Letter: Trying to understand Liberty Utilities


Publisher’s note: The following letter is from the North Tahoe Citizens Action Alliance to the California Public Utilities Commission. It is published with permission.

Dear Commissioner [Carla] Peterman,

We welcome you to your new assignment to preside over the administration of the decision. As citizens and ratepayers we understand the Commission is our ally for affordable and fair costs of any regulated utility monopoly. NTCAA intervened on behalf of residential and small commercial ratepayers and the Office of Ratepayer Advocates was not able (due to limited staff and funding) to intervene. As a group of ratepayers in a very small electric utility service area we could only hire a technical consultant. We are not presenting our side moderated by attorneys or their paid consultants contriving evidence to suit a particular argument for their client. Our concern has always been the technical realities; i.e. the scientific and economic facts used as the basis and rationale for the proposed expenditure.

Due to the most recent submission of Advice Letter filings we noticed how Liberty Utilities insists repeatedly that the 89MW peak load has validity per the decision. NTCAA finds this position a consistent and predictable pattern due to their zeal for the Phases 2 & 3 despite the lack of technical support. The numbers used in the Decision (e.g., 89MW for Phase 2) were derived from discredited technical data – the model inputs were flawed and constantly manipulated with every iteration of their studies (four iterations to date). The most recent iteration completely excludes the essential diesel power plant (recently upgraded), so that LU’s consultant could try to show support for the 89MW number.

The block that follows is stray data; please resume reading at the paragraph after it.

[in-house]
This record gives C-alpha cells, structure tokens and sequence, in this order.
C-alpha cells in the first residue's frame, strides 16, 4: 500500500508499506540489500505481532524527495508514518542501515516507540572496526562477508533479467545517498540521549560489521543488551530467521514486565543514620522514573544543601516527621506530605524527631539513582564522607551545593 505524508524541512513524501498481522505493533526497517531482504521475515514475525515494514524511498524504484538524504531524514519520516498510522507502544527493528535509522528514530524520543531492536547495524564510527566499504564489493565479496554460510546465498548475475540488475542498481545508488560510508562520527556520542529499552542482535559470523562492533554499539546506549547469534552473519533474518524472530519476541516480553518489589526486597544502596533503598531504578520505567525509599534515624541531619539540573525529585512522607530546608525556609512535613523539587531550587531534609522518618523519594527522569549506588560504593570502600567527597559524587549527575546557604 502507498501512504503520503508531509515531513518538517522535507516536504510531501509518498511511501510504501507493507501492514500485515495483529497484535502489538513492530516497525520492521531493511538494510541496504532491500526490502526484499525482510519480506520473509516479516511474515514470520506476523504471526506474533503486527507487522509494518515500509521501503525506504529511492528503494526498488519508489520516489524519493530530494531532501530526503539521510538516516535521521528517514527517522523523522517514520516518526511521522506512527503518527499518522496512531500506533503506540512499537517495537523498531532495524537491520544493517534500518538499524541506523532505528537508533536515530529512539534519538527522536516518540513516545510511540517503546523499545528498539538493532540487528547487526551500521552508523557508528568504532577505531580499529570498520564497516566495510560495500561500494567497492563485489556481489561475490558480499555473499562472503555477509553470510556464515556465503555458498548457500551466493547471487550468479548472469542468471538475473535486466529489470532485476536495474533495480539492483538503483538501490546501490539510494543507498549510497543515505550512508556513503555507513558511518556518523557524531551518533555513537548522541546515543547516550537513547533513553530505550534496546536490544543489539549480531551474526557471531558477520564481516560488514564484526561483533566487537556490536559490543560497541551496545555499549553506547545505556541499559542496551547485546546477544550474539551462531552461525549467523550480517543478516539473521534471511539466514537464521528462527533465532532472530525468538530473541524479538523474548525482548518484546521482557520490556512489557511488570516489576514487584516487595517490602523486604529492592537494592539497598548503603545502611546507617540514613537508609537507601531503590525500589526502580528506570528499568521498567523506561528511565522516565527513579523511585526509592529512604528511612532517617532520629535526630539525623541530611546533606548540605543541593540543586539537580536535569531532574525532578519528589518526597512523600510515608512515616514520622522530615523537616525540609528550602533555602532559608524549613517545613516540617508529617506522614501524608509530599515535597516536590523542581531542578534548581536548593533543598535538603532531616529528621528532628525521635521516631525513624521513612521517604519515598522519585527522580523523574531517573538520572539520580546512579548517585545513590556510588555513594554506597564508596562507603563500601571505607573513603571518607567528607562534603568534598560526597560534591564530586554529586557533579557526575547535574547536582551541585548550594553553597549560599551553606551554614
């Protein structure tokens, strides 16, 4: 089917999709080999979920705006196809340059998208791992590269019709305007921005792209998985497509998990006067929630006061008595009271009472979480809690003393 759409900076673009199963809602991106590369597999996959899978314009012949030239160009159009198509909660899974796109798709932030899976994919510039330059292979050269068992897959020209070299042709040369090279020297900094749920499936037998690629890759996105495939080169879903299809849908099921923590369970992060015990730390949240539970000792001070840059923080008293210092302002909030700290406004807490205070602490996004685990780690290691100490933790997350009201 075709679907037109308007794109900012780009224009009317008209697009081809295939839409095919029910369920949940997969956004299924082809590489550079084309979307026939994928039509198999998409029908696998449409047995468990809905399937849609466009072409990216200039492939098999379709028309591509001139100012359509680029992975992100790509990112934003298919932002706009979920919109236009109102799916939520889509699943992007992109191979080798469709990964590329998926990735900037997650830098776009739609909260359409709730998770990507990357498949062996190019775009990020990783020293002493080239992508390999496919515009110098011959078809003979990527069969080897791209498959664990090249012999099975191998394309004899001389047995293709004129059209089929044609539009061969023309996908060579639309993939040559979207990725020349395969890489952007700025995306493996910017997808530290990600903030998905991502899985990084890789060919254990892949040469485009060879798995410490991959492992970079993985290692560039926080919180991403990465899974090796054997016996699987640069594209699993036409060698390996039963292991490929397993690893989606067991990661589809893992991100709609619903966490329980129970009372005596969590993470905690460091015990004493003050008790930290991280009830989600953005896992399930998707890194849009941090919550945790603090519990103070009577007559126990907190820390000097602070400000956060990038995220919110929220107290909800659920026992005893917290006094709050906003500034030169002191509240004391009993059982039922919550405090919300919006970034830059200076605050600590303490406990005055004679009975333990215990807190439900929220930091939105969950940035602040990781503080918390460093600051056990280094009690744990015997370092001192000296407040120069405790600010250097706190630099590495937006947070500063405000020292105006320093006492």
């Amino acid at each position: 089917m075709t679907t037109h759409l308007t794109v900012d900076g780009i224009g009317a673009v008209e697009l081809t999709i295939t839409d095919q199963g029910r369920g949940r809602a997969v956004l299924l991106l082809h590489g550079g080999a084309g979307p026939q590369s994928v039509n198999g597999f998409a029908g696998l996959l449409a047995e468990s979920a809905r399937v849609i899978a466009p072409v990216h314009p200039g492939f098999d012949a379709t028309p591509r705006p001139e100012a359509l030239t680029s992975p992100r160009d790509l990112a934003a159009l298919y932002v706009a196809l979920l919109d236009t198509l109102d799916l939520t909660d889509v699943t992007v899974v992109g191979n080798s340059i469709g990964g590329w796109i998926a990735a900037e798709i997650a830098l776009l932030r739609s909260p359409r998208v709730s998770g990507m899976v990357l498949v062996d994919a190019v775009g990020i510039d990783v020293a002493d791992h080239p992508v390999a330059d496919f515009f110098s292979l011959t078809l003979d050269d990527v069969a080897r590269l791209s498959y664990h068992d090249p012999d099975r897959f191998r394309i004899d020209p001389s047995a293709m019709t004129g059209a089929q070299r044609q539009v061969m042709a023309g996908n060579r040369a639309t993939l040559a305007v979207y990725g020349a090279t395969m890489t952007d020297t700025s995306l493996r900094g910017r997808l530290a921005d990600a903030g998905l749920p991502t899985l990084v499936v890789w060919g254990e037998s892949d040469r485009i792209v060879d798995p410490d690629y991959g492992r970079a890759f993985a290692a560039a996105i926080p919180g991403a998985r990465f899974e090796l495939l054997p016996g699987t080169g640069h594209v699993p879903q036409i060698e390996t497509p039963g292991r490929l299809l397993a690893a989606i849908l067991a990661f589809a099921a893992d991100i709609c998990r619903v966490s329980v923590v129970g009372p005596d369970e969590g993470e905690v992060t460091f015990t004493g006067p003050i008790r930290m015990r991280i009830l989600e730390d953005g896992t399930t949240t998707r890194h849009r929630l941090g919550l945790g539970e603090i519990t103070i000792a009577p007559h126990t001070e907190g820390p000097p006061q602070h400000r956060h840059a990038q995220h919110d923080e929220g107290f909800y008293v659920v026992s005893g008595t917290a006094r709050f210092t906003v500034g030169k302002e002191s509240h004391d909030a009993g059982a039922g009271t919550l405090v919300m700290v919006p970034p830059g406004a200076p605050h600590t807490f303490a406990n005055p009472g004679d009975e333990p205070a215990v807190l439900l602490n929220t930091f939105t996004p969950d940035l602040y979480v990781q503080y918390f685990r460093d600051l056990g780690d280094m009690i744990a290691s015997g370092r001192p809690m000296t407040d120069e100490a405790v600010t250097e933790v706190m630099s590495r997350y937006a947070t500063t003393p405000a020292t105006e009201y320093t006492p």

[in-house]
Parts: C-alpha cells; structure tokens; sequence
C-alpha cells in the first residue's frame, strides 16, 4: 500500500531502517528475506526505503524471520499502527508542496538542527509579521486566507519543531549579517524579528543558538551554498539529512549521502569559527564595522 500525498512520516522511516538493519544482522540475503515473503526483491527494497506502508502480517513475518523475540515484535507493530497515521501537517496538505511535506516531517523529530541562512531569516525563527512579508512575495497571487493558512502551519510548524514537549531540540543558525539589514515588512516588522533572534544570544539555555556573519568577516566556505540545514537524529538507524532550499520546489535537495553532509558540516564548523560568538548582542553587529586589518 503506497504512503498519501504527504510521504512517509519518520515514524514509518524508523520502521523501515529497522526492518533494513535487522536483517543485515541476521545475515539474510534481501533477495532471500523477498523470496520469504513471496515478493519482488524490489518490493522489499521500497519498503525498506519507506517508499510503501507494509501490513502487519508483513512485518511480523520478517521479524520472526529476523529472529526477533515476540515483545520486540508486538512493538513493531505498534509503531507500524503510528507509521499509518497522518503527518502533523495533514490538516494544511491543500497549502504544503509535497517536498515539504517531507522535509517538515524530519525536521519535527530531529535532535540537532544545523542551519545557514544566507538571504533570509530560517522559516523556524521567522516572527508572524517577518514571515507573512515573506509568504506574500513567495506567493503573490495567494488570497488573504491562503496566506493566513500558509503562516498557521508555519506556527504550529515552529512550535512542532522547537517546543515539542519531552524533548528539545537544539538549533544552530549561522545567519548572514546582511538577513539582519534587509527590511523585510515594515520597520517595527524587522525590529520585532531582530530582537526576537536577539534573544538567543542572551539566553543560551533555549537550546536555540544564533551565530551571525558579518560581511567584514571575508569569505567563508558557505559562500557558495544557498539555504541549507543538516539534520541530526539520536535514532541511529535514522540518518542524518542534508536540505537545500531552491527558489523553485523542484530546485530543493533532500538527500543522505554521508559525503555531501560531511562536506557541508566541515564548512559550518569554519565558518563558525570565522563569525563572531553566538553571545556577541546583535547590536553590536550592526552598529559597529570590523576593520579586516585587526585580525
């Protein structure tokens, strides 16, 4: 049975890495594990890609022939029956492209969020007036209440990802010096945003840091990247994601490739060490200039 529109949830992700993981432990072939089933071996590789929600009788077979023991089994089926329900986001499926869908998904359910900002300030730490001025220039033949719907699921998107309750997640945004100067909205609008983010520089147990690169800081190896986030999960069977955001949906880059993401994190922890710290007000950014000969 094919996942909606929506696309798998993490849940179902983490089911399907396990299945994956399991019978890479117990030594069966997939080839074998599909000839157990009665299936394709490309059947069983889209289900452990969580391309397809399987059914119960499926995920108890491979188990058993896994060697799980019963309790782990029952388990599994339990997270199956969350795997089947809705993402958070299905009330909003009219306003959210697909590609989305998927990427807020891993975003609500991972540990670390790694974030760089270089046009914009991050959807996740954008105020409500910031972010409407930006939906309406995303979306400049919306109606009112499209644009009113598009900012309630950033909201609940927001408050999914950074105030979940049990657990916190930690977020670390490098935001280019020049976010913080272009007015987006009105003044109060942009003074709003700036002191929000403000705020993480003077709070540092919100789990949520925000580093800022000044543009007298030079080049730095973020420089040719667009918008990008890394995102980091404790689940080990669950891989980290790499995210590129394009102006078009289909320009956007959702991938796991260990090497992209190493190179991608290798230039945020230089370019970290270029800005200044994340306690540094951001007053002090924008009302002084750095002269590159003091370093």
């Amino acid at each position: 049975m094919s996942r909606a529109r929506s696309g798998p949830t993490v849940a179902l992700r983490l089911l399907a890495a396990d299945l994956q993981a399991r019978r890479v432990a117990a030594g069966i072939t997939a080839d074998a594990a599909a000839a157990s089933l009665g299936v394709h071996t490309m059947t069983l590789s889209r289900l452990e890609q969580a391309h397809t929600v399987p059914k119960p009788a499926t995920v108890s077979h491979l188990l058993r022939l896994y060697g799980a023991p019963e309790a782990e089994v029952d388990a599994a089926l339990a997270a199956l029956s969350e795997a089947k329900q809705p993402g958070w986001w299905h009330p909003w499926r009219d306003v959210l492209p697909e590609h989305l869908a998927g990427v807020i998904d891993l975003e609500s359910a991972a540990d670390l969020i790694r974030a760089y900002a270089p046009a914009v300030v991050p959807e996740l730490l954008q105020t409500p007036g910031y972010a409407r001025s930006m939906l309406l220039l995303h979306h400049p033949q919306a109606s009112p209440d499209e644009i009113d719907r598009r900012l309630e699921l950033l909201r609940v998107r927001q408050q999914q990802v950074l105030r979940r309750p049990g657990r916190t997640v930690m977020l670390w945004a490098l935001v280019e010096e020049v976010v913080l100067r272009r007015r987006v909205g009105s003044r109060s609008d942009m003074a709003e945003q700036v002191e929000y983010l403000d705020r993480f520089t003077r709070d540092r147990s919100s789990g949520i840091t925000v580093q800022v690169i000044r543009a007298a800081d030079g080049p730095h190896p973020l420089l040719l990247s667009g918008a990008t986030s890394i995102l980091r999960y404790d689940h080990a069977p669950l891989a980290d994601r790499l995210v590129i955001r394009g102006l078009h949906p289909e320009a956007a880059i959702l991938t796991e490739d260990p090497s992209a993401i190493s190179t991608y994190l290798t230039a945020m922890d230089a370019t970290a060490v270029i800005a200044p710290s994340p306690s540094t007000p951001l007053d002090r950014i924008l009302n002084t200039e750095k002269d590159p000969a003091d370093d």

We do not understand why the completely discredited number was mentioned in the decision other than as a tentative example of triggers from prior technical studies. If the triggers were valid in the eyes of the presiding ALJ and the commissioner then there would have been no reason for the decision to explicitly condemn the studies for fatal flaws incapable of technical support and have specific language calling for a new network study.

But Liberty Utilities continues to spend ratepayer funds repeating the 89MW trigger as if it has any technical support. The decision calls for a new load study to establish technically supported triggers for Phase 2, and even more importantly for Phase 3 which is the most controversial power line expansion through the Lake Tahoe Basin. These two phases are a $50 million investment for Liberty shareholders at with a return paid for by 46,000 ratepayers of about $10 million per year.